Indonesia was treated to a sumo wrestling tournament -- the first ever staged in an Association of Southeast Asian Nations (ASEAN) country and in the Muslim world – in late August to mark 55 years of diplomatic ties between the two countries.
Vice President Boediono and Deputy Governor of Jakarta Basuki Tjahaja Purnama were among the spectators on the first day of the event at Jakarta's Istora Senayan stadium on August 24th and 25th. It was the first Sumo tournament outside Japan in five years.
"Indonesia is regarded [as] one of most friendly countries toward Japan," Tokyo-based company Gotanda Desnhi said in a statement announcing the tournament in April. "Also, this year is the memorial year for the 55th anniversary of establishment of diplomatic ties between [the] two countries."
A smaller audience of about 100 diplomats and students enjoyed a sumo wrestling demonstration at the ASEAN secretariat on August 23rd – this time honouring the 40th anniversary of ASEAN-Japan Friendship and Cooperation.
Sumo is "an apt symbol of the friendship between ASEAN and Japan," ASEAN Deputy Secretary General for Community and Corporate Affairs A.K.P.Mochtan said in his welcoming remarks. "Our relationship is strong because of our mutual respect for each other."
Two rikishi (wrestlers), known by their wrestlers' names Kaonishiki and Okinofuji, entered the makeshift circular ring, or dohyo, set up in the secretariat's main hall. Under the guidance of Stable Master Oyama, they demonstrated how a sumo match is conducted, as the audience watched eagerly.
"It is a reflection of Japanese culture and a way of life. The sumo has virtues of living, such as concentration, patience, politeness, fighting spirit, courtesy, sincerity and practicing tradition," Oyama explained.
The event was a first not only for Indonesia and ASEAN, but also for Japan. "This is the first time in history that we brought the sumo grand champions (to compete) outside of Japan," Japanese Ambassador to ASEAN Kimihiro Ishikane told reporters afterward.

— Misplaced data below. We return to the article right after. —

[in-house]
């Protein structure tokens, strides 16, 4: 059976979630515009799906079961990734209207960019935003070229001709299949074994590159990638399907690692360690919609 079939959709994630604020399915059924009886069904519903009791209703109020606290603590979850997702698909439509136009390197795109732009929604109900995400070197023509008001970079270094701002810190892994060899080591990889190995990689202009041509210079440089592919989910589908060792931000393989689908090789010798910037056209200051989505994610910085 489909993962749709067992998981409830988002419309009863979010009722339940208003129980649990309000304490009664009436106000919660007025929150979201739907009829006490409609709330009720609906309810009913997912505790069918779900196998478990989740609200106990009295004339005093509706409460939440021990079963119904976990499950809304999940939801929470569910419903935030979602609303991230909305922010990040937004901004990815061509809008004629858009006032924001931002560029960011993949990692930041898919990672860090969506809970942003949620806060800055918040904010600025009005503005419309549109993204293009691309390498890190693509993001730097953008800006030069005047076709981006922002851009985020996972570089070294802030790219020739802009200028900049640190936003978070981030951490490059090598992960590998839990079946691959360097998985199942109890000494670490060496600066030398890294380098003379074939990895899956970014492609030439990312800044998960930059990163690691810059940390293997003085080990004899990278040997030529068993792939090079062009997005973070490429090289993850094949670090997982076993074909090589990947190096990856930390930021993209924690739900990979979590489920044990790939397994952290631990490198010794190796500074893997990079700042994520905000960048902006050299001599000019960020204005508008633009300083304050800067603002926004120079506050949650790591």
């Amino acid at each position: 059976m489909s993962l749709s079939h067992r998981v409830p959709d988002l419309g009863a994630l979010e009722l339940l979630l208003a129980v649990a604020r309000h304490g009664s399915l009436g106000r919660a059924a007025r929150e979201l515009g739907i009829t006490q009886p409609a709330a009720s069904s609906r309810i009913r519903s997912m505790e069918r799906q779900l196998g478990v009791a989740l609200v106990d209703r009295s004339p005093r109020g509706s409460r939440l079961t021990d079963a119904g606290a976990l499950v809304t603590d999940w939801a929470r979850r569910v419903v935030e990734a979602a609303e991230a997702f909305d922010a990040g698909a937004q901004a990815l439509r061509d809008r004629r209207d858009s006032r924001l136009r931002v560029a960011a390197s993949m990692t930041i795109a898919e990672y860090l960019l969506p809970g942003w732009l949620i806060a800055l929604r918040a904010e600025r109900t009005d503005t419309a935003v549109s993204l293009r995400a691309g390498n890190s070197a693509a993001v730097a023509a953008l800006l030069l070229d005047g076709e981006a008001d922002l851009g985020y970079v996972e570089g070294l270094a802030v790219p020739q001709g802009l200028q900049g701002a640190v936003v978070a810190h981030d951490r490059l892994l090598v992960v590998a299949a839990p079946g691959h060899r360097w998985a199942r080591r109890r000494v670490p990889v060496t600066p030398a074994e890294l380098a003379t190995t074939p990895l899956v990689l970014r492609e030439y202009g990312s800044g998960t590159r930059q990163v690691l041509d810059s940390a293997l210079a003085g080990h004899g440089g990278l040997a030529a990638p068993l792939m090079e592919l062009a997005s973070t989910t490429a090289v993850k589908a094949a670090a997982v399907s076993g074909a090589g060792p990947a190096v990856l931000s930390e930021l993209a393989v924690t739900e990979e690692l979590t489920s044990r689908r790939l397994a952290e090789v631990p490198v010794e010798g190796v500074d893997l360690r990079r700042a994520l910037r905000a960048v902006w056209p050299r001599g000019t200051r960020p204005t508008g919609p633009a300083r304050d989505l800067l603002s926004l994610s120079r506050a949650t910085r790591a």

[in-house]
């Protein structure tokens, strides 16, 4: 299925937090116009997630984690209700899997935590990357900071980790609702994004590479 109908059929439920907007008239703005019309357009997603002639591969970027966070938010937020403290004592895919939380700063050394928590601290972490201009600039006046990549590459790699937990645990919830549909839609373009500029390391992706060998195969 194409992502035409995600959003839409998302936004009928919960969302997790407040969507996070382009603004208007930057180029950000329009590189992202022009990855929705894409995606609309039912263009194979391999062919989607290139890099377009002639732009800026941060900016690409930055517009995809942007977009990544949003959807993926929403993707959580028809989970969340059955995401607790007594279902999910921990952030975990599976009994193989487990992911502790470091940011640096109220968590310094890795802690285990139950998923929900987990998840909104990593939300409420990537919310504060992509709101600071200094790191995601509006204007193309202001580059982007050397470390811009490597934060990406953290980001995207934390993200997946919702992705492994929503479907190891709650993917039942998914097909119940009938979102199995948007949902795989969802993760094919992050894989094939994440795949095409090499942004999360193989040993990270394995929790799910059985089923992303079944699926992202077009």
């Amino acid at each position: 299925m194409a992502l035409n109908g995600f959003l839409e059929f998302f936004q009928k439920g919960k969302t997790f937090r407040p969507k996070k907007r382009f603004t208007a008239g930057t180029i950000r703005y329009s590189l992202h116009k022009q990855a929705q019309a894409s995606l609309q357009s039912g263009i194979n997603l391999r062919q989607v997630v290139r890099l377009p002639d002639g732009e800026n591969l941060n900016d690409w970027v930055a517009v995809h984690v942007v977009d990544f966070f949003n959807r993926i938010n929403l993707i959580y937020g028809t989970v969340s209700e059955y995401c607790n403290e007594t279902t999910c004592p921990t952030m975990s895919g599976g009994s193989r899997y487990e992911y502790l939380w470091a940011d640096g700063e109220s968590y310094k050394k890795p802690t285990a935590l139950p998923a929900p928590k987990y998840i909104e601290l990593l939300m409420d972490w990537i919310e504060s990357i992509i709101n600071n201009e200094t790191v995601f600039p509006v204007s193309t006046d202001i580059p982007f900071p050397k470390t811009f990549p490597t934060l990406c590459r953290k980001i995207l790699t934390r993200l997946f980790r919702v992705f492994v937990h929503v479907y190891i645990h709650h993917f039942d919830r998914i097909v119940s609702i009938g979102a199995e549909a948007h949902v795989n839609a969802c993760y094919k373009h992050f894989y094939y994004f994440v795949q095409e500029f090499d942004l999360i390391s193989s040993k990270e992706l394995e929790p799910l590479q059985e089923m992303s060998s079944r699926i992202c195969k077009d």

This sort of cross-cultural exchange can help increase understanding among ASEAN countries, said Jim Maulana, who works in the economics department at the ASEAN Secretariat.
"Japan can bring its food and traditional sports here for diplomacy. I think ASEAN countries should do the other way around, too, considering we have many traditional sports as well," he told Khabar Southeast Asia.
Fatmawati Indah Purnamasari, a psychology student and part of the Japan-East Asia Network of Exchange for Students and Youths (JENESYS), said she was thrilled to have the opportunity to see the sumo exhibition.
"Traditional arts such as wayang kulit (shadow puppet theatre) would be a good form of Indonesia's cultural diplomacy in Japan as well as in other ASEAN countries," she told Khabar.
Forty professional sumo wrestlers participated in the tournament. Mongolian rikishi Harumafuji, whose real name is Davaanyam Byambadorj, came out as the tournament's winner against Japanese sumo wrestler Kisenosato in the August 25th grand final.
The 29-year-old Harumafuji and his fellow Mongolian sumo wrestler Hakuho occupy sumo's top rank of yokozuna or grand champion.
Herman Taulani, an entrepreneur who watched both days of the tournament, said he thoroughly enjoyed the rare opportunity to see sumo wrestling.
"I hope we can have more of this kind of event more often here. Most people here don't know what sumo is all about, and having this event would help to increase understanding of this Japanese culture," Herman told Khabar.